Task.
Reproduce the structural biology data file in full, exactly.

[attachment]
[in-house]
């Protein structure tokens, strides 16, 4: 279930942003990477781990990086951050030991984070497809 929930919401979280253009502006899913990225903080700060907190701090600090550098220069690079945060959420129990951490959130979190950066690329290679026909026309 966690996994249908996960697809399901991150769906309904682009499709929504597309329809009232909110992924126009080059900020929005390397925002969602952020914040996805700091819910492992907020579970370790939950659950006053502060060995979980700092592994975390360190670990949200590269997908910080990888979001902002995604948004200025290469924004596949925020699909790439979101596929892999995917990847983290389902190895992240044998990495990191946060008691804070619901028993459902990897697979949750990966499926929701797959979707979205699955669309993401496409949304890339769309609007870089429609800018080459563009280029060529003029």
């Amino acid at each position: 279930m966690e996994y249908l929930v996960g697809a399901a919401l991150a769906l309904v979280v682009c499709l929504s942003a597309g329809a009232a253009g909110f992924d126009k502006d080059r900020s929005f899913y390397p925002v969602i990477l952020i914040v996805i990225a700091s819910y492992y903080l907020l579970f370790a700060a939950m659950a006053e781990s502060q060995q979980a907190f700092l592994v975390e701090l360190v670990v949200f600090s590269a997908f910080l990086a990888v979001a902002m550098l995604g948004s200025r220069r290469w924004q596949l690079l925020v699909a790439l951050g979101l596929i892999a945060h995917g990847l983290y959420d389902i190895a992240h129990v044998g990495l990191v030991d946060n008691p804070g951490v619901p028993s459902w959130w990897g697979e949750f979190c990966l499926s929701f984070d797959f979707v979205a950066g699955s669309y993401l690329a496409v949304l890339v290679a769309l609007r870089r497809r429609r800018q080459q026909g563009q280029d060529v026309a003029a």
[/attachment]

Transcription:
[in-house]
């Protein structure tokens, strides 16, 4: 279930942003990477781990990086951050030991984070497809 929930919401979280253009502006899913990225903080700060907190701090600090550098220069690079945060959420129990951490959130979190950066690329290679026909026309 966690996994249908996960697809399901991150769906309904682009499709929504597309329809009232909110992924126009080059900020929005390397925002969602952020914040996805700091819910492992907020579970370790939950659950006053502060060995979980700092592994975390360190670990949200590269997908910080990888979001902002995604948004200025290469924004596949925020699909790439979101596929892999995917990847983290389902190895992240044998990495990191946060008691804070619901028993459902990897697979949750990966499926929701797959979707979205699955669309993401496409949304890339769309609007870089429609800018080459563009280029060529003029």
């Amino acid at each position: 279930m966690e996994y249908l929930v996960g697809a399901a919401l991150a769906l309904v979280v682009c499709l929504s942003a597309g329809a009232a253009g909110f992924d126009k502006d080059r900020s929005f899913y390397p925002v969602i990477l952020i914040v996805i990225a700091s819910y492992y903080l907020l579970f370790a700060a939950m659950a006053e781990s502060q060995q979980a907190f700092l592994v975390e701090l360190v670990v949200f600090s590269a997908f910080l990086a990888v979001a902002m550098l995604g948004s200025r220069r290469w924004q596949l690079l925020v699909a790439l951050g979101l596929i892999a945060h995917g990847l983290y959420d389902i190895a992240h129990v044998g990495l990191v030991d946060n008691p804070g951490v619901p028993s459902w959130w990897g697979e949750f979190c990966l499926s929701f984070d797959f979707v979205a950066g699955s669309y993401l690329a496409v949304l890339v290679a769309l609007r870089r497809r429609r800018q080459q026909g563009q280029d060529v026309a003029a």